Biology and Philosophy

, Volume 15, Issue 5, pp 699–712

Adaptation and Moral Realism

  • William F. Harms

DOI: 10.1023/A:1006661726993

Cite this article as:
Harms, W.F. Biology & Philosophy (2000) 15: 699. doi:10.1023/A:1006661726993


Conventional wisdom has it that evolution makes a sham of morality, even if morality is an adaptation. I disagree. I argue that our best current adaptationist theory of meaning offers objective truth conditionsfor signaling systems of all sorts. The objectivity is, however, relative to species – specifically to the adaptive history of the signaling system in question. While evolution may not provide the kind of species independent objective standards that (e.g.) Kantians desire, this should be enough for the practical work of justifying our confidence in the objectivity of moral standards. If you believe morality is an adaptation, you should be a moral realist.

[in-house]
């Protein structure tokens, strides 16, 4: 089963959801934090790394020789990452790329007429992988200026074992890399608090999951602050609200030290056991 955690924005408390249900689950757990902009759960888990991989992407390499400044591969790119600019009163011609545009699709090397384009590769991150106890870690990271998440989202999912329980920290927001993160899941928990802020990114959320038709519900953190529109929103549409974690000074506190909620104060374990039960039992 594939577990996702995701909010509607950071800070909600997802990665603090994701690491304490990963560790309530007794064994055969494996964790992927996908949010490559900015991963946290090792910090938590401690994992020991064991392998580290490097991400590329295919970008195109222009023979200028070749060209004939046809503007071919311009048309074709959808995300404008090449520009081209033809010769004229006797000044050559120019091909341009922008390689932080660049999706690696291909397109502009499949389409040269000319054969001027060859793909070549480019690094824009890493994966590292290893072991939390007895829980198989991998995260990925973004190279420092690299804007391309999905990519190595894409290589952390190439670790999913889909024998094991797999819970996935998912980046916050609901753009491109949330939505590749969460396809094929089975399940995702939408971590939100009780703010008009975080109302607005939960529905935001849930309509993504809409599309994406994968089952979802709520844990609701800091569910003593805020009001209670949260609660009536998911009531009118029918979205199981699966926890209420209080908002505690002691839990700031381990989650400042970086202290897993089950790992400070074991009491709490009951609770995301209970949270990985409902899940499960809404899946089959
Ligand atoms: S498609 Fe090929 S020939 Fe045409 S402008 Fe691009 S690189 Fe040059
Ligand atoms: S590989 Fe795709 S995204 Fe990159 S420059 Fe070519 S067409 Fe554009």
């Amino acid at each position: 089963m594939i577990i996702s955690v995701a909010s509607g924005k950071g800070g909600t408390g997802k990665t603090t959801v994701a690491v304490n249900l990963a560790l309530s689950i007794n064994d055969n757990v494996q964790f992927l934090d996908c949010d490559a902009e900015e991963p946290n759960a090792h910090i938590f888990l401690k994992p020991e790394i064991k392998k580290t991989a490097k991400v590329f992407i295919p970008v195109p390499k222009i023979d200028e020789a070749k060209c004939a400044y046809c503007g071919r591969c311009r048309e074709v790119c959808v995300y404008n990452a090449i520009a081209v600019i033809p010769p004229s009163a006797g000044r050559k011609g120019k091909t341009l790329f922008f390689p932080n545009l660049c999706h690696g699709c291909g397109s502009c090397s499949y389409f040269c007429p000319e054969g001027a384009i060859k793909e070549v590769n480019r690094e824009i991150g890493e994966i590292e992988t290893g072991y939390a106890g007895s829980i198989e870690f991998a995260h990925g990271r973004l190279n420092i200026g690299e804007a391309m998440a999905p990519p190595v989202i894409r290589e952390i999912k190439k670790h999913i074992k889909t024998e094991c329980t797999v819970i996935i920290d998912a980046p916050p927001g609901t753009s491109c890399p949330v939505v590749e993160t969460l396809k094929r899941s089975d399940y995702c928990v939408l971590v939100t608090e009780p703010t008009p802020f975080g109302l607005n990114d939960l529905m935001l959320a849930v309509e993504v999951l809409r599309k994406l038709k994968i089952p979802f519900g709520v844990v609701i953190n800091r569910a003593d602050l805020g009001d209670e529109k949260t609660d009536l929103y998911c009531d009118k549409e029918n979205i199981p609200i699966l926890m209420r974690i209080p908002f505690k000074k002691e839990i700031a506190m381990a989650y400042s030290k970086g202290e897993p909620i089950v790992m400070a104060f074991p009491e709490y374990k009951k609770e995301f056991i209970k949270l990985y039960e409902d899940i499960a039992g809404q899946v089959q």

evolutionary ethics moral realism naturalism teleosemantics 

Copyright information

© Kluwer Academic Publishers 2000

Authors and Affiliations

  • William F. Harms
    • 1
  1. 1.Centre for Applied EthicsUniversity of British ColumbiaCanada

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